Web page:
Director's Corner

19 July 2007

Barry Barish

Project Managers join the GDE Executive Committee

The new GDE Project Managers met face to face with the GDE Executive Committee (EC) for the first time in Rome on 9 and 10 July. As of this meeting, they are part of the EC. Made up of senior members of the GDE, the EC gives me advice on important policy issues and planning. It also shares the responsibility for all major decisions of the GDE. The EC had a very important central guiding role during the reference design, and will continue as the highest-level committee during the engineering design phase that will lead to an Engineering Design Report in about 2010. In a very unusual arrangement, the three Project Managers are now officially members of the EC for all matters outside of EDR project management and at the same time will be reviewed by the EC for the progress of their own work.

Prior to our new members, the EC consisted of three senior accelerator scientists, Nick Walker (DESY), Tor Raubenheimer (SLAC) and Kaoru Yokoya (KEK), and three regional directors, Brian Foster (Europe), Mike Harrison (Americas) and Mitsuaki Nozaki (Asia). In the newly reconstituted EC, Marc Ross (Fermilab) and Akira Yamamoto (KEK) are new members and Nick Walker now plays a new role. For the two-day face-to-face meeting EC meeting in Rome, Ewan Paterson participated in place of Tor Raubenheimer. The meeting was held at INFN Headquarters, thanks to Roberto Petronzio, in the two days just before a meeting of the Funding Agencies for Large Colliders (FALC).

EC at work: Kaoru Yokoya, Ewan Paterson, Akira Yamamoto and Nick Walker

EC at work: Mike Harrison, Maxine Hronek and Marc Ross

Our meeting included two half days dedicated to reviewing the plans of the new Project Manager troika. They presented to us a mandate for the EDR phase that included the following:

  1. Basic R&D to demonstrate that all components can be engineered.
  2. R&D into alternative solutions to mitigate remaining risk.
  3. An overall design to allow machine construction to start within three years,
  4. Selection between high-tech options must be made to allow industrialisation efforts.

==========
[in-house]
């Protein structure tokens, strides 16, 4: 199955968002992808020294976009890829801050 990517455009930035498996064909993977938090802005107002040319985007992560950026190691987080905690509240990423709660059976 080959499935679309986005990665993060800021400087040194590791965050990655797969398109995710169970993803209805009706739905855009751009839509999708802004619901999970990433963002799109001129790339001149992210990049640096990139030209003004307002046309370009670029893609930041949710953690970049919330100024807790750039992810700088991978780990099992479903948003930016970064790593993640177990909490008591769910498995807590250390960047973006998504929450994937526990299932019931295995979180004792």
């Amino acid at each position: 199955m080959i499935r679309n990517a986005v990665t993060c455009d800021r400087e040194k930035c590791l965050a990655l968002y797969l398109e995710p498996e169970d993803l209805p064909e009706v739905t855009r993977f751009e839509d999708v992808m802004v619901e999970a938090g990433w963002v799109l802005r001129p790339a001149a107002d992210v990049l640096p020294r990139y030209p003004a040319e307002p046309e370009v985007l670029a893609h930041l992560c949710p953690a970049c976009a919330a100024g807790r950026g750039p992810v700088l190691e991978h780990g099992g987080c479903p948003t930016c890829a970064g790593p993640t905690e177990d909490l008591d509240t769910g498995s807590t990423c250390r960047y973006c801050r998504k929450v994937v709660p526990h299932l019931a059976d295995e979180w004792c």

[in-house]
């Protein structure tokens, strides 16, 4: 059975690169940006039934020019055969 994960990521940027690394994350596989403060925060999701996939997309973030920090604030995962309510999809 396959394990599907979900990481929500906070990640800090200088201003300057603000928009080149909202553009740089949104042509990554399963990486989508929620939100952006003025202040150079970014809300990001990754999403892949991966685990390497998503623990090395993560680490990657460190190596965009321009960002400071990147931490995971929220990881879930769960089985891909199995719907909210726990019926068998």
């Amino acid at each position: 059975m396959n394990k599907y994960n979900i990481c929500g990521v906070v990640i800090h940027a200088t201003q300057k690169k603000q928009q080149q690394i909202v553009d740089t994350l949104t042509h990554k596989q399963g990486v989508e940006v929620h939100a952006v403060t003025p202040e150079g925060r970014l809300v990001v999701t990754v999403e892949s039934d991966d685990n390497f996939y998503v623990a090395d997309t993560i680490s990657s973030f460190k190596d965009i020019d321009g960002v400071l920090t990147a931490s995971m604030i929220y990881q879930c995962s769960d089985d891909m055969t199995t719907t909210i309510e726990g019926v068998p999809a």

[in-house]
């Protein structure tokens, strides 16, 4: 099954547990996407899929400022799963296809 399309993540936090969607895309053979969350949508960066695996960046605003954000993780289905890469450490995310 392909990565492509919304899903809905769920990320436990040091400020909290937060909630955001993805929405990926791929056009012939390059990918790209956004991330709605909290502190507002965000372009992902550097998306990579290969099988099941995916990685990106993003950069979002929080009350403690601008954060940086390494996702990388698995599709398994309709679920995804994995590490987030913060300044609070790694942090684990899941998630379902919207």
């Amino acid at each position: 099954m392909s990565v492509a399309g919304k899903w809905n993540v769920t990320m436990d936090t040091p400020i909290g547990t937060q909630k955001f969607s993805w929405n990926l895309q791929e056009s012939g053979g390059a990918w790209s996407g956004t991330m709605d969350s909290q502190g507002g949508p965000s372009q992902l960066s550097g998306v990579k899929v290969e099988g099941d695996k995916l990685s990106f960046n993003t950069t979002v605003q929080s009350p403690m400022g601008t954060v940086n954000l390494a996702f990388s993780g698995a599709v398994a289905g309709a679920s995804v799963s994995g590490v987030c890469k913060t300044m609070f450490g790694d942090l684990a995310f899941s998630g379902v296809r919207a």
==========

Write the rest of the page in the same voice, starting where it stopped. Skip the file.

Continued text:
5. A comprehensive value engineering exercise must be conducted.
  6. A complete value cost estimate for the machine must be provided, including a funding profile consistent with the project schedule.
  7. A project execution plan must be produced, including a realistic schedule.
  8. Designs for facilities shared between different “area systems”, and for site-specific infrastructure. The designs must include the level of detail needed for regions to estimate the cost to host.
  9. All necessary information must be provided to regions to evaluate project technical and financial risks in support of a bid to host.

This three-year engineering design programme will result in an Engineering Design Report that can then serve as the basis of funding proposals to governments.

We dedicated the other half of the EC meeting to a broad range of ILC/GDE business that included planning for future GDE meetings and publishing the RDR and companion document for presentation to the ILCSC and ICFA during the Lepton-Photon 2008 Conference in August in Korea. We also went over preparations and requests for FALC.

During the past two years, I have relied very much on the EC to advise me on the very broad range of issues, both technical or otherwise, that have enabled us to accomplish our goals thus far. This EC worked very hard and very well together during this period, building trust, putting aside local interests, and trying their best to serve the needs and goals of the GDE and the ILC. I fully expect the reconstituted EC, now having the vital representation of the Project Management team, to fill much the same roll over the coming few years.

-- Barry Barish